Based on these initial results, we decided to undertake a formal evaluation of the possible relationship between these elevated metabolites, possible yeast overgrowth, and autism. The objectives of the study were (1) to determine if the urinary excretion of abnormal Krebs cycle metabolites, abnormal carbohydrates, and other compounds of possible microbial origin are biochemical characteristics in autistic children, and (2) to determine if antifungal treatment results in decrease or elimination of abnormal metabolites in autistic children and/or improvement in autistic symptoms.

Methods and Materials

The proposed study comprised 23 autistic children, including the 2 siblings previously reported,1 from the outpatient department of a pediatric hospital. The study was reviewed and approved by the Institutional Review Board. Each child was examined by a pediatric neurologist, and then classified as autistic according to the latest criteria proposed by the American Psychiatric Association’s Diagnostic Statistical Manual of Mental Disorders.16 After informed consent, a random urine sample was collected without special preparation for organic acid analysis by GC/MS for the presence of abnormal metabolites. A solvent extract of the urine sample was derivatized by trimethylsilylation and then analyzed with a GC/MS, as described by Shaw et al.No analytical standards were available for the furan compounds, and quantification of these compounds was performed by assigning the response of an average size ion chromatogram peak as 100 units and then calibrating all other peaks of the same compounds against these arbitrary calibrators; each of these compounds was positively identified by comparison to mass spectra in a GC/MS library. For quantitative analysis of 3-(3-hydroxyphenyl)-3-hydroxypropionic acid, 3,4 -dihydroxyphenylpropionic acid was used as a surrogate calibration standard since 3-(3- hydroxyphenyl)-3-hydroxypropionic acid is not commercially available. The reconstructed ion chromatograph signal of the ion at mass to charge ratio 398 was used for quantitation. Similar use of surrogate standards is used extensively in the GC/MS analysis of environmental compounds in methods approved by the United States Environmental Protection Agency.

If the presence of abnormal metabolites was detected in the baseline urine sample (the sample collected before antifungal therapy), the child was offered treatment of suspected yeast infection with nystatin 100,000 units 4 times daily orally for 10 days. Then, another random urine sample was obtained and analyzed for organic acids. If the presence of abnormal metabolites was detected in the second urine sample, the child was offered a second course of treatment with nystatin for 2 months, and another urine sample was tested.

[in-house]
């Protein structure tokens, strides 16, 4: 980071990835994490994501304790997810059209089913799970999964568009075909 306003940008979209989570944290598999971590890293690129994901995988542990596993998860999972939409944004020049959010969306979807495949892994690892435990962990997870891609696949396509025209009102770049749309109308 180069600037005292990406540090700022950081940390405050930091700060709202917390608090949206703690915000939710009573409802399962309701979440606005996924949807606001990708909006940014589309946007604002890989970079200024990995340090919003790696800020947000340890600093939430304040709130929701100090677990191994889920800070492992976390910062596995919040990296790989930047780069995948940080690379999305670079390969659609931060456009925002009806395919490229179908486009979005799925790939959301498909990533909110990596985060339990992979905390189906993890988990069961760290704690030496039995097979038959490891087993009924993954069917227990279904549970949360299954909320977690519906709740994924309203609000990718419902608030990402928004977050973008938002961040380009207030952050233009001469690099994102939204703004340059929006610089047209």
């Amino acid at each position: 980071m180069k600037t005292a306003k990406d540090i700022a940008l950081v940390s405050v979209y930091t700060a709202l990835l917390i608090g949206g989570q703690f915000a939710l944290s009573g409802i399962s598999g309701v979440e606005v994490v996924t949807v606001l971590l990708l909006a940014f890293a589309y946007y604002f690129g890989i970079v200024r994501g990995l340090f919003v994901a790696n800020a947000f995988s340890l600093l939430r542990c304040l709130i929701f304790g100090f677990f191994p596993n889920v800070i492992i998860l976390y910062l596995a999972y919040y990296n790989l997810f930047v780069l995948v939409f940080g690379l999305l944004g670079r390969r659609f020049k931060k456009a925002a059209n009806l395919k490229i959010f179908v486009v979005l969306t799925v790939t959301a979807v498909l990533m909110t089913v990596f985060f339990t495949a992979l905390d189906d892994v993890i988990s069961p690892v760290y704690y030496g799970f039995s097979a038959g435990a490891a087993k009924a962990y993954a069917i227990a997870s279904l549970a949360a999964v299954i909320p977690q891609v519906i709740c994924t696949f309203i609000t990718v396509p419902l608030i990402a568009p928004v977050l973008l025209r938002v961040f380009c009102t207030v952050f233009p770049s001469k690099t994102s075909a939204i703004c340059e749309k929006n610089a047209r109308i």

The patients’ baseline urine values served as controls. Urine samples from normal children of hospital employees served as additional controls. All of the control children were in good health and had no significant diseases or developmental disorders. An assessment of the severity of autistic behaviors was done by both a staff psychologist working with parents and by teachers using the Childhood Autism Rating Scale (CARS) scale.17 This assessment was done both at the beginning and at the end of nystatin therapy. The use of 2 evaluators was included to increase the reliability of this test. Furthermore, parents and teachers observed the children for extensive periods of time.
All 23 children were evaluated and their baseline urine was evaluated. One of the families moved shortly after the study began and was lost to follow-up. Thus, only 22 of 23 children completed the first course of nystatin therapy. Seven children did not complete the second course of nystatin for a variety of reasons. One of the children was dropped from the study after the first nystatin trial because the parent feared that the nystatin might exacerbate a preexisting colitis condition for which the child was hospitalized. One of the children refused to take the drug. In another case, the personnel at a child’s school were uncooperative in administering the medication.

Statistical analysis of the data was done as follows: The concentrations of each organic acid or other compounds in the groups of male or female children with autism were compared to the control groups using tests that assumed unequal variances. For comparison of patients following treatment with nystatin, or after completion of therapy, paired tests were performed on each metabolite concentration so that the value of each metabolite in the treatment groups was paired with the same patient’s baseline value. This statistical technique is sensitive in detecting small differences due to treatment.


Characteristics of Patient and Control Populations

The patients who were initially recruited included 21 males and 2 females. None of these children had organic acid abnormalities characteristic of any of the well defined inborn errors of metabolism based on baseline organic acid testing. Patients were admitted into the study in the order in which the parents or guardians applied. The sex distribution of the controls included 17 females and 20 males. The mean age of the autistic children at the time of admission into the study was 7.1 years (SD=3.2), with a median age of 7.4 years and a range of 2.4 to 12.7 years. The mean age of the normal children at the time of urine collection was 7.7 years (SD=3.0), with a median age of 7.7 years and a range of 3.1 to 12.9 years. The mean age of the male autistic children at the time of admission into the study was 7.1 years (SD=3.3), with a median age of 7.4 years and a range of 2.4 to 12.7 years. The mean age of the male normal children at the time of urine collection was 8.1 years (SD=2.7), with a median age of 8.2 years and a range of 3.3 to 12.8 years. The mean age of the female autistic children at the time of admission into the study was 6.7 years (SD=2.1), with a median age of 6.7 years and a range of 5.2 to 8.2 years. The mean age of the female normal children at the time of urine collection was 7.8 years (SD=3.3), with a median age of 7.3 years and a range of 3.3 to 12.9 years.